British Columbia·Audio

Polaris prize nominee uses original recordings of ancestors singing for new album

Polaris-nominated album Wolastoqiyik Lintuwakonawa was sung entirely in the Wolastoqey language using original wax cylinder recordings.

Wolastoqiyik Lintuwakonawa was made using wax cylinder recordings from early 1900s

Jeremy Dutcher's new album Wolastoqiyik Lintuwakonawa has been nominated for a Polaris music prize. (Matt Barnes)

An Indigenous opera singer is bringing back his community's traditions and songs, locked away in archives for more than a century, by singing duets with his ancestors.

New Brunswick singer Jeremy Dutcher has had his album Wolastoqiyik Lintuwakonawa long listed for a Polaris Prize — a music award annually given to the best full-length Canadian album based on artistic merit.

Wednesday will see Dutcher perform music from the album at Vancouver's Queer Arts Festival.

"It's all been a lot," said Dutcher, speaking to the Polaris nomination and the album's success.

Wolastoqiyik Lintuwakonawa — translated as "Songs of the River People" — is sung entirely in Wolastoqey, a language fewer than 100 people speak.

Dutcher is a Song Carrier from the Wolastoq Nation, which means he strives to revive the nation's traditional songs. He does that with his album by literally singing alongside his directly-related ancestors.

The classically-trained tenor used wax cylinder recordings of his ancestors singing in the early 1900s, which had been locked away in the national archive for decades.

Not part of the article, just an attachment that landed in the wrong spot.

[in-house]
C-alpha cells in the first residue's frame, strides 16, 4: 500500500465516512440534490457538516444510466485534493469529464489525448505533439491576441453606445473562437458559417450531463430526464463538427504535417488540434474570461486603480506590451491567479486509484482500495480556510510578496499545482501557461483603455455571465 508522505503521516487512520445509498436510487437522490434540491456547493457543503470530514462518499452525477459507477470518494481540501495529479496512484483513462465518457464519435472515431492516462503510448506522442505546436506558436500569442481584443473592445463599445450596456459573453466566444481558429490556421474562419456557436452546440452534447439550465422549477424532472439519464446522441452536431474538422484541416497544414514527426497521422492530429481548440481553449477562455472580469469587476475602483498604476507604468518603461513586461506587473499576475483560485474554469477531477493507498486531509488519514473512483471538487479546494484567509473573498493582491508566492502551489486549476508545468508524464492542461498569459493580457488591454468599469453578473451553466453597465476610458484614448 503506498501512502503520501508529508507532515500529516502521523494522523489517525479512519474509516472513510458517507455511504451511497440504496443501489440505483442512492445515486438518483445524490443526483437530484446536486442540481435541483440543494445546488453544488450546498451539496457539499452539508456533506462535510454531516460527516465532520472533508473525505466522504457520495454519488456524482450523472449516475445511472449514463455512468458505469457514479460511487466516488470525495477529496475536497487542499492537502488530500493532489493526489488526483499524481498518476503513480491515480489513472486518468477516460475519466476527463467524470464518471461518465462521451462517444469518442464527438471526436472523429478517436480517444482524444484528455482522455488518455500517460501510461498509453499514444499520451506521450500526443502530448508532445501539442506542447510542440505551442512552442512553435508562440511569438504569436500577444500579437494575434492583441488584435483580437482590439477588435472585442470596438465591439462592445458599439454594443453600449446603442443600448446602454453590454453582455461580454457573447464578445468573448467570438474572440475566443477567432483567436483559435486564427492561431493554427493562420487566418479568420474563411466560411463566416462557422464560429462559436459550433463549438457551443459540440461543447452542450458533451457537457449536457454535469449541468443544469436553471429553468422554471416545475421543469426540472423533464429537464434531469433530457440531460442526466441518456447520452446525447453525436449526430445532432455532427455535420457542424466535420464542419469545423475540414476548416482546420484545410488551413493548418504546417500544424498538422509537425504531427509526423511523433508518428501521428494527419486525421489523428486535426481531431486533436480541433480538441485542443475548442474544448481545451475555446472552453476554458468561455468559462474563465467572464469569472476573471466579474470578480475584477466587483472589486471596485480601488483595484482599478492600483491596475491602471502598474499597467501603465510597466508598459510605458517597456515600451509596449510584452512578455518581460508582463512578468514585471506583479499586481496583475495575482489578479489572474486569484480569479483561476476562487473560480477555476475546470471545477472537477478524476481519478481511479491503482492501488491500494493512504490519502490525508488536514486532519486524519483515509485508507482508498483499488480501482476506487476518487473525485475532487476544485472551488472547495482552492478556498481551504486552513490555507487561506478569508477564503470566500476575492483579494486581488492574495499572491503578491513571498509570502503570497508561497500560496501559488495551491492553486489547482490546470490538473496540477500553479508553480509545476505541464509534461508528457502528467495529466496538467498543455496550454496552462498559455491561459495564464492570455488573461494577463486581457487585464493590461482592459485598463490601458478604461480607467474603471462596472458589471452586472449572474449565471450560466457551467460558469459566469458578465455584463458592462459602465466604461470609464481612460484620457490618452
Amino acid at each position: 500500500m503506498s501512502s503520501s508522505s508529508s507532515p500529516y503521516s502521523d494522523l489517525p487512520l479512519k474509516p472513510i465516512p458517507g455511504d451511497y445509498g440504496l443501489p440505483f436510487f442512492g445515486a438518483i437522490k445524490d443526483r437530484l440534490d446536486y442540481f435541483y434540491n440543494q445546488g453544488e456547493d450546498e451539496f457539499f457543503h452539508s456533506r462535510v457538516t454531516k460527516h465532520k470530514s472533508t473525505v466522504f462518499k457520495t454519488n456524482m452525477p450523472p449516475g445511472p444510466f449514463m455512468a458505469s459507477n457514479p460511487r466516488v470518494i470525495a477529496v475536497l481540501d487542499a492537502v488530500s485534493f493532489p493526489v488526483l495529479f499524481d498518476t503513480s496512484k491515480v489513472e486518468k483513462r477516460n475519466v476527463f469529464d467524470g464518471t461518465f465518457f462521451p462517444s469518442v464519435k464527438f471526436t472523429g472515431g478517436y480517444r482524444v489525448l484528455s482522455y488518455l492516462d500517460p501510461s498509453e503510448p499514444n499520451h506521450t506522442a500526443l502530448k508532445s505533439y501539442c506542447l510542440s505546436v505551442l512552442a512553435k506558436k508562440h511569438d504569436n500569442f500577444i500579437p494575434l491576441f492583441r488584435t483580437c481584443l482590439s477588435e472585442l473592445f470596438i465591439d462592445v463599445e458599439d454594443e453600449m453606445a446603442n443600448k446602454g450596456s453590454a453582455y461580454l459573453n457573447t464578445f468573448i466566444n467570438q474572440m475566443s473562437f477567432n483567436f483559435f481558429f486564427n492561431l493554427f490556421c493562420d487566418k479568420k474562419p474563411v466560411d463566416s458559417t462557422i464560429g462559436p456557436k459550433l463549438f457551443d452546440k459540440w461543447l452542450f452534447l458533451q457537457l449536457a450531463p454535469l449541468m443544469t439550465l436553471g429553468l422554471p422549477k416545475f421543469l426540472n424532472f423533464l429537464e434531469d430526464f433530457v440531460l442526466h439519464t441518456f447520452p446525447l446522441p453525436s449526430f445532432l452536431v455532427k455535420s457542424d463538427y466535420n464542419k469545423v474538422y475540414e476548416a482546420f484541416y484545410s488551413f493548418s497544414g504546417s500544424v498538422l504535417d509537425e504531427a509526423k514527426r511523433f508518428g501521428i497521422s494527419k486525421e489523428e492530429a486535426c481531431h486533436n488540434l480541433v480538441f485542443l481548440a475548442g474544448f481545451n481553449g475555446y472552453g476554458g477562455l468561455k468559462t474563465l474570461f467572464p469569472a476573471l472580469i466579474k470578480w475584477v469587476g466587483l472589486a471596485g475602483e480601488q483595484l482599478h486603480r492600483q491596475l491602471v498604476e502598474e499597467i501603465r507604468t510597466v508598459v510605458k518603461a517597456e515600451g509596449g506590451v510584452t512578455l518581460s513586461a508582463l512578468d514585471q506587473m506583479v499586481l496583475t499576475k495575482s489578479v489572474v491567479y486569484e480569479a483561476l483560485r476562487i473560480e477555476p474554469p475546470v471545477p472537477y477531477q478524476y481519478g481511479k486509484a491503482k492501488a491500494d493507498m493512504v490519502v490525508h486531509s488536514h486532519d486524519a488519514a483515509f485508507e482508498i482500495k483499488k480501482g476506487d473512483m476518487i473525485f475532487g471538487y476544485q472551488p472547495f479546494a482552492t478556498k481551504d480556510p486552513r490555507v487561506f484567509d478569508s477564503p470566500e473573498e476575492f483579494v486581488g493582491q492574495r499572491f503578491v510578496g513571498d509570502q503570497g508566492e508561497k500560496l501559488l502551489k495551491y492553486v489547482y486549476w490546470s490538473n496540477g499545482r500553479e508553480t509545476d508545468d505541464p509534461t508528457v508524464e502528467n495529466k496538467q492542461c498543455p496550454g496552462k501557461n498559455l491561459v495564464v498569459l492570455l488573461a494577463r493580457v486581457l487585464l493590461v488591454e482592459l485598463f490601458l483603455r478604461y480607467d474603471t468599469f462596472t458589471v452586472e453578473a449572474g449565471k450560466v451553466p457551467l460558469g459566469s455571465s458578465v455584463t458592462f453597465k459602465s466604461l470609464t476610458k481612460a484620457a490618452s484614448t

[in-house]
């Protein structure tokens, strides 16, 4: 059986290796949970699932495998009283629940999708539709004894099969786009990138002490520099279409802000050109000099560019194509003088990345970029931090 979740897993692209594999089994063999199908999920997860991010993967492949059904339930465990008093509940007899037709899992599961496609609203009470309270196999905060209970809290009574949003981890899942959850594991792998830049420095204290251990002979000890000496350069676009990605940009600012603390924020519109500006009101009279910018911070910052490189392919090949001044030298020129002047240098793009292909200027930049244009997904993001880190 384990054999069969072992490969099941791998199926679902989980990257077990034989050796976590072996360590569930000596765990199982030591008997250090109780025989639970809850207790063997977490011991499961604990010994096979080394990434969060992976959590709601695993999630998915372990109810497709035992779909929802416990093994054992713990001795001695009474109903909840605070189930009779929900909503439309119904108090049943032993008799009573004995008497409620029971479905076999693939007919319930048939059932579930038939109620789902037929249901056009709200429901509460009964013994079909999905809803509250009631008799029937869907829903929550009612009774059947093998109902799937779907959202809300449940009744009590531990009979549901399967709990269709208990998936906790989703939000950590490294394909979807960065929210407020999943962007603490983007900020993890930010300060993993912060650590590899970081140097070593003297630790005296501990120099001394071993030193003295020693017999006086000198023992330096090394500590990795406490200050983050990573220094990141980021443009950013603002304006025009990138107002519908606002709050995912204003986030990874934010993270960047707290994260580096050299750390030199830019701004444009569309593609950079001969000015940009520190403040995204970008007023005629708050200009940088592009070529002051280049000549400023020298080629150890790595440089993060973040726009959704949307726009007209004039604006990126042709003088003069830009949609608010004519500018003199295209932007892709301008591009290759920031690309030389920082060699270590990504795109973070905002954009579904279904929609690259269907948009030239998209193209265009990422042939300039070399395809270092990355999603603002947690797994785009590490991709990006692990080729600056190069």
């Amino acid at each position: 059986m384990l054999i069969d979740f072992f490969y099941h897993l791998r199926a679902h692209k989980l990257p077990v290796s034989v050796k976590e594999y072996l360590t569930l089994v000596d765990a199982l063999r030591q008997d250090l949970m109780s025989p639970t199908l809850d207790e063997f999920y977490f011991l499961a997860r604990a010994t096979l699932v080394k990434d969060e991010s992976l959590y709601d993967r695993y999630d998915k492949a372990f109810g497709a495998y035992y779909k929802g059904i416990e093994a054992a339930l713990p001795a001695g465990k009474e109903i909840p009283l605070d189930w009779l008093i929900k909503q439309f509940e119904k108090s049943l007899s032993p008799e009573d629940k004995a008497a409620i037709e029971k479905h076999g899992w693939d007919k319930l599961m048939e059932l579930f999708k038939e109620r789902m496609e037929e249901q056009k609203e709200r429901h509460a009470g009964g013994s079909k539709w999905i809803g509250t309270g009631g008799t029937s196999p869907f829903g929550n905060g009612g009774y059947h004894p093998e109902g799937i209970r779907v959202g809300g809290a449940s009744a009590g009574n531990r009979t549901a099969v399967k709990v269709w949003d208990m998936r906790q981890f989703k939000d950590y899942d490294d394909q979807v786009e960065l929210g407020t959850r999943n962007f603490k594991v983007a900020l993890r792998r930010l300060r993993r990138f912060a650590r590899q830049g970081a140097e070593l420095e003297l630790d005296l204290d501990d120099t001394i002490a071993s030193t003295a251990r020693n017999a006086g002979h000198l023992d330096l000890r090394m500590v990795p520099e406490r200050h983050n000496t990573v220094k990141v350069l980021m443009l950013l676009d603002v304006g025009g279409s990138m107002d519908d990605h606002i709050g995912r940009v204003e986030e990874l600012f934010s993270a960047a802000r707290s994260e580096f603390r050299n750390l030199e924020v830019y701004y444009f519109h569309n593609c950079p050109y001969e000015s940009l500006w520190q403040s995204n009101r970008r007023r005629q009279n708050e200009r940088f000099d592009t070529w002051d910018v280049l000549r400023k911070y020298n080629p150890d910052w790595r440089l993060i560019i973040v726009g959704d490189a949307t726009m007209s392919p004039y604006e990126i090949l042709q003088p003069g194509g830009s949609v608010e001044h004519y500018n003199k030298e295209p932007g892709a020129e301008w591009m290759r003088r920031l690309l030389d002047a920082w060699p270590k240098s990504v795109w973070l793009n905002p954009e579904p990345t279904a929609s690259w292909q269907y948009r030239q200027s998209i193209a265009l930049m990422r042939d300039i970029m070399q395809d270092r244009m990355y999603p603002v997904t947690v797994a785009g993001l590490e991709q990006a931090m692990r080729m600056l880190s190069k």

"Not many people know about these cylinders," said Dutcher. "I didn't know anything about them until I was told by an elder of mine."

"She said 'if you want to know about our old songs, you need to go to the archive and see what's there.'"

After weeks in Ottawa digging through the archive, Dutcher found the songs — recorded at a time when it was illegal, due to the potlatch ban, for many Indigenous people to share their culture.

Dutcher also found old photographs and written stories concerning the Wolastoq Nation.

"There was a wealth of knowledge that's been disconnected from the community," he said.

"That was the problem. I really wanted to answer with this album to connect that circle again."

That the recordings still exist and are now being celebrated is a testament to the resilience of the Wolastoq Nation, he said.

By juxtaposing the old songs with Dutcher's contemporary singing, the album is meant to highlight issues facing Indigenous people, such as water rights and language loss.

Dutcher performs at the Roundhouse Community Centre, June 27 at 7 p.m.

With files from The Early Edition

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